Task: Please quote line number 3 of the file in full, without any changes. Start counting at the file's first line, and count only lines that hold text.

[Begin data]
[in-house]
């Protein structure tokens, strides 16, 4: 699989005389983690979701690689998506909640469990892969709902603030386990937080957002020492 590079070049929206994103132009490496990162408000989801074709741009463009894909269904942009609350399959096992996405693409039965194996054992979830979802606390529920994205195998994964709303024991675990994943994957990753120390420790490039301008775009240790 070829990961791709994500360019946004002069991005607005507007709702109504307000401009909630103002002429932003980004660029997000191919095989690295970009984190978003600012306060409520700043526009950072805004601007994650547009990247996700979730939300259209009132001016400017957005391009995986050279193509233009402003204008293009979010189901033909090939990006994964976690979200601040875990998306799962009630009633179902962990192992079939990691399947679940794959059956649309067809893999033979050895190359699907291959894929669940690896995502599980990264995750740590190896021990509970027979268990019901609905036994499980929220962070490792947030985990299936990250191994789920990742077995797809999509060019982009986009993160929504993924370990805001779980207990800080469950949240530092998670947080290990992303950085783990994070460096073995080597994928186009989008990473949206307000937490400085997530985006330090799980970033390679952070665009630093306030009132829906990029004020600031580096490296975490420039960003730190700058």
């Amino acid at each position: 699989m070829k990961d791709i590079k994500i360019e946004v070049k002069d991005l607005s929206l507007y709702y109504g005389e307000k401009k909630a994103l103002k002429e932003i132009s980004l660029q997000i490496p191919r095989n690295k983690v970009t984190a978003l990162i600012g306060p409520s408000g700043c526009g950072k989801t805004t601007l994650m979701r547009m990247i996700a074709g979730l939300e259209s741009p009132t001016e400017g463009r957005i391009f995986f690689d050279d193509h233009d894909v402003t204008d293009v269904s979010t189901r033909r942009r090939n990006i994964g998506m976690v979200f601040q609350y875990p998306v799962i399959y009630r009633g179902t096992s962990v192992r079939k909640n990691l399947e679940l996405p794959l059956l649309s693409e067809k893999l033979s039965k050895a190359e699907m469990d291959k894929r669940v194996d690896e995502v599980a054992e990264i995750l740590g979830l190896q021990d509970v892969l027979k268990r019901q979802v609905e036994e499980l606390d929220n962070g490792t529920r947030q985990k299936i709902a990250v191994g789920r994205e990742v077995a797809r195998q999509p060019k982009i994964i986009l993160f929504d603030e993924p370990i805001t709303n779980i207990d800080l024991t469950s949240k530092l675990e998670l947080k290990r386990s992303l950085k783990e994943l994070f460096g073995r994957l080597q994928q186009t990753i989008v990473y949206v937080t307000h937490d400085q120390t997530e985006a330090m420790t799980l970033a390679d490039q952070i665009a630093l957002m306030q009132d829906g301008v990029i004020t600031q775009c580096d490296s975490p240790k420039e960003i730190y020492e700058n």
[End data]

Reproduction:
């Amino acid at each position: 699989m070829k990961d791709i590079k994500i360019e946004v070049k002069d991005l607005s929206l507007y709702y109504g005389e307000k401009k909630a994103l103002k002429e932003i132009s980004l660029q997000i490496p191919r095989n690295k983690v970009t984190a978003l990162i600012g306060p409520s408000g700043c526009g950072k989801t805004t601007l994650m979701r547009m990247i996700a074709g979730l939300e259209s741009p009132t001016e400017g463009r957005i391009f995986f690689d050279d193509h233009d894909v402003t204008d293009v269904s979010t189901r033909r942009r090939n990006i994964g998506m976690v979200f601040q609350y875990p998306v799962i399959y009630r009633g179902t096992s962990v192992r079939k909640n990691l399947e679940l996405p794959l059956l649309s693409e067809k893999l033979s039965k050895a190359e699907m469990d291959k894929r669940v194996d690896e995502v599980a054992e990264i995750l740590g979830l190896q021990d509970v892969l027979k268990r019901q979802v609905e036994e499980l606390d929220n962070g490792t529920r947030q985990k299936i709902a990250v191994g789920r994205e990742v077995a797809r195998q999509p060019k982009i994964i986009l993160f929504d603030e993924p370990i805001t709303n779980i207990d800080l024991t469950s949240k530092l675990e998670l947080k290990r386990s992303l950085k783990e994943l994070f460096g073995r994957l080597q994928q186009t990753i989008v990473y949206v937080t307000h937490d400085q120390t997530e985006a330090m420790t799980l970033a390679d490039q952070i665009a630093l957002m306030q009132d829906g301008v990029i004020t600031q775009c580096d490296s975490p240790k420039e960003i730190y020492e700058n």